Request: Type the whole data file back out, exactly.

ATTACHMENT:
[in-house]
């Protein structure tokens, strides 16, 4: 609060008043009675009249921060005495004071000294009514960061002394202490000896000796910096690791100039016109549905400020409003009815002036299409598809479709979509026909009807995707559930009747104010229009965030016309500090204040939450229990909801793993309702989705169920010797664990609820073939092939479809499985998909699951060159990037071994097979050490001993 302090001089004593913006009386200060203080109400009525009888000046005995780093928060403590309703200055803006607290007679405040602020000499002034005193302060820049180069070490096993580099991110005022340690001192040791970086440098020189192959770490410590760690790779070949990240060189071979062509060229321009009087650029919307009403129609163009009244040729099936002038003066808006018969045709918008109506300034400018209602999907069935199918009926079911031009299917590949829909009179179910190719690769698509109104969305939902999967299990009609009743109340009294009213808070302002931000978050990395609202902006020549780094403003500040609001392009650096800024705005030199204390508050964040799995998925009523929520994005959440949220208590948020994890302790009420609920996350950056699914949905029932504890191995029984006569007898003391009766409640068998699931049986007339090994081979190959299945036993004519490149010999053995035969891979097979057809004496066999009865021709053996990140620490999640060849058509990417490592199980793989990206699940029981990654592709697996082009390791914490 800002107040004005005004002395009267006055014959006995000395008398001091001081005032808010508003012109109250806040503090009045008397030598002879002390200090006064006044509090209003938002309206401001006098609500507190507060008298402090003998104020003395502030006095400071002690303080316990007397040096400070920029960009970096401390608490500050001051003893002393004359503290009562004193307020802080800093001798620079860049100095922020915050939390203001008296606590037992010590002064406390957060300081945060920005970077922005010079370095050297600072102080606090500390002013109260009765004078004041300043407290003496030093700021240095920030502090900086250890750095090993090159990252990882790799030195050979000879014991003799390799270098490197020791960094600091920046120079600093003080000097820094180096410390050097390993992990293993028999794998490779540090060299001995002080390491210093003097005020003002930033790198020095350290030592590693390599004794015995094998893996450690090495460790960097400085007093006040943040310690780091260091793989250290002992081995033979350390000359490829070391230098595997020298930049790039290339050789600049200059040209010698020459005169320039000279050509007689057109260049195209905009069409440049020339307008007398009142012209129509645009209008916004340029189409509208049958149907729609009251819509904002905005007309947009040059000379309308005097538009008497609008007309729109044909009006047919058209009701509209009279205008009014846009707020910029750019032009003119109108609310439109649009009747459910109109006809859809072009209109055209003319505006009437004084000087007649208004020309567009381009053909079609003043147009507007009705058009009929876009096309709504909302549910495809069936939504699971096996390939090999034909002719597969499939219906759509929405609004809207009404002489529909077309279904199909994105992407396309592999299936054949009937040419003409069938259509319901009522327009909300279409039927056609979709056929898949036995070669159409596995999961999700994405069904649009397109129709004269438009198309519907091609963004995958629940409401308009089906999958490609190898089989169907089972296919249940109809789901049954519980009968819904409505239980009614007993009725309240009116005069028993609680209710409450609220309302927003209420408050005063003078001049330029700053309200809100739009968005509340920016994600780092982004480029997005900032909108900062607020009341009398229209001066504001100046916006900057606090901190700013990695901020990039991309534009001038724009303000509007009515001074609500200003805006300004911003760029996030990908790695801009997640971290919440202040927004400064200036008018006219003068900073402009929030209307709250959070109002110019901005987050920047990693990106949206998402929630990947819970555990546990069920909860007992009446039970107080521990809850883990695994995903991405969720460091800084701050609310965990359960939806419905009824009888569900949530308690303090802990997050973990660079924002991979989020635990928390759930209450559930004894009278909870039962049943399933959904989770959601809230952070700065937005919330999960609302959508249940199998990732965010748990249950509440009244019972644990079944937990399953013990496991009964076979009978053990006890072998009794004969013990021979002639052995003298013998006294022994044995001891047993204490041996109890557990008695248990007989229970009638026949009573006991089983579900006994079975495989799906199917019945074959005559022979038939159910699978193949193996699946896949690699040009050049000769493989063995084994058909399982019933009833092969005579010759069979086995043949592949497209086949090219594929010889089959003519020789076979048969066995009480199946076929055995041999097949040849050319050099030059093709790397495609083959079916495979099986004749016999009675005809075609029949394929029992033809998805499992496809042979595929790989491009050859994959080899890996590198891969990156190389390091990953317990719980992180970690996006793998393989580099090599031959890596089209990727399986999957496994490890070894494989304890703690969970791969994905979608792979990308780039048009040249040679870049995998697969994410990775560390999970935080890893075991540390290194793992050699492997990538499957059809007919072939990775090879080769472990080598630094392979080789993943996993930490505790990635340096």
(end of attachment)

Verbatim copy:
[in-house]
């Protein structure tokens, strides 16, 4: 609060008043009675009249921060005495004071000294009514960061002394202490000896000796910096690791100039016109549905400020409003009815002036299409598809479709979509026909009807995707559930009747104010229009965030016309500090204040939450229990909801793993309702989705169920010797664990609820073939092939479809499985998909699951060159990037071994097979050490001993 302090001089004593913006009386200060203080109400009525009888000046005995780093928060403590309703200055803006607290007679405040602020000499002034005193302060820049180069070490096993580099991110005022340690001192040791970086440098020189192959770490410590760690790779070949990240060189071979062509060229321009009087650029919307009403129609163009009244040729099936002038003066808006018969045709918008109506300034400018209602999907069935199918009926079911031009299917590949829909009179179910190719690769698509109104969305939902999967299990009609009743109340009294009213808070302002931000978050990395609202902006020549780094403003500040609001392009650096800024705005030199204390508050964040799995998925009523929520994005959440949220208590948020994890302790009420609920996350950056699914949905029932504890191995029984006569007898003391009766409640068998699931049986007339090994081979190959299945036993004519490149010999053995035969891979097979057809004496066999009865021709053996990140620490999640060849058509990417490592199980793989990206699940029981990654592709697996082009390791914490 800002107040004005005004002395009267006055014959006995000395008398001091001081005032808010508003012109109250806040503090009045008397030598002879002390200090006064006044509090209003938002309206401001006098609500507190507060008298402090003998104020003395502030006095400071002690303080316990007397040096400070920029960009970096401390608490500050001051003893002393004359503290009562004193307020802080800093001798620079860049100095922020915050939390203001008296606590037992010590002064406390957060300081945060920005970077922005010079370095050297600072102080606090500390002013109260009765004078004041300043407290003496030093700021240095920030502090900086250890750095090993090159990252990882790799030195050979000879014991003799390799270098490197020791960094600091920046120079600093003080000097820094180096410390050097390993992990293993028999794998490779540090060299001995002080390491210093003097005020003002930033790198020095350290030592590693390599004794015995094998893996450690090495460790960097400085007093006040943040310690780091260091793989250290002992081995033979350390000359490829070391230098595997020298930049790039290339050789600049200059040209010698020459005169320039000279050509007689057109260049195209905009069409440049020339307008007398009142012209129509645009209008916004340029189409509208049958149907729609009251819509904002905005007309947009040059000379309308005097538009008497609008007309729109044909009006047919058209009701509209009279205008009014846009707020910029750019032009003119109108609310439109649009009747459910109109006809859809072009209109055209003319505006009437004084000087007649208004020309567009381009053909079609003043147009507007009705058009009929876009096309709504909302549910495809069936939504699971096996390939090999034909002719597969499939219906759509929405609004809207009404002489529909077309279904199909994105992407396309592999299936054949009937040419003409069938259509319901009522327009909300279409039927056609979709056929898949036995070669159409596995999961999700994405069904649009397109129709004269438009198309519907091609963004995958629940409401308009089906999958490609190898089989169907089972296919249940109809789901049954519980009968819904409505239980009614007993009725309240009116005069028993609680209710409450609220309302927003209420408050005063003078001049330029700053309200809100739009968005509340920016994600780092982004480029997005900032909108900062607020009341009398229209001066504001100046916006900057606090901190700013990695901020990039991309534009001038724009303000509007009515001074609500200003805006300004911003760029996030990908790695801009997640971290919440202040927004400064200036008018006219003068900073402009929030209307709250959070109002110019901005987050920047990693990106949206998402929630990947819970555990546990069920909860007992009446039970107080521990809850883990695994995903991405969720460091800084701050609310965990359960939806419905009824009888569900949530308690303090802990997050973990660079924002991979989020635990928390759930209450559930004894009278909870039962049943399933959904989770959601809230952070700065937005919330999960609302959508249940199998990732965010748990249950509440009244019972644990079944937990399953013990496991009964076979009978053990006890072998009794004969013990021979002639052995003298013998006294022994044995001891047993204490041996109890557990008695248990007989229970009638026949009573006991089983579900006994079975495989799906199917019945074959005559022979038939159910699978193949193996699946896949690699040009050049000769493989063995084994058909399982019933009833092969005579010759069979086995043949592949497209086949090219594929010889089959003519020789076979048969066995009480199946076929055995041999097949040849050319050099030059093709790397495609083959079916495979099986004749016999009675005809075609029949394929029992033809998805499992496809042979595929790989491009050859994959080899890996590198891969990156190389390091990953317990719980992180970690996006793998393989580099090599031959890596089209990727399986999957496994490890070894494989304890703690969970791969994905979608792979990308780039048009040249040679870049995998697969994410990775560390999970935080890893075991540390290194793992050699492997990538499957059809007919072939990775090879080769472990080598630094392979080789993943996993930490505790990635340096």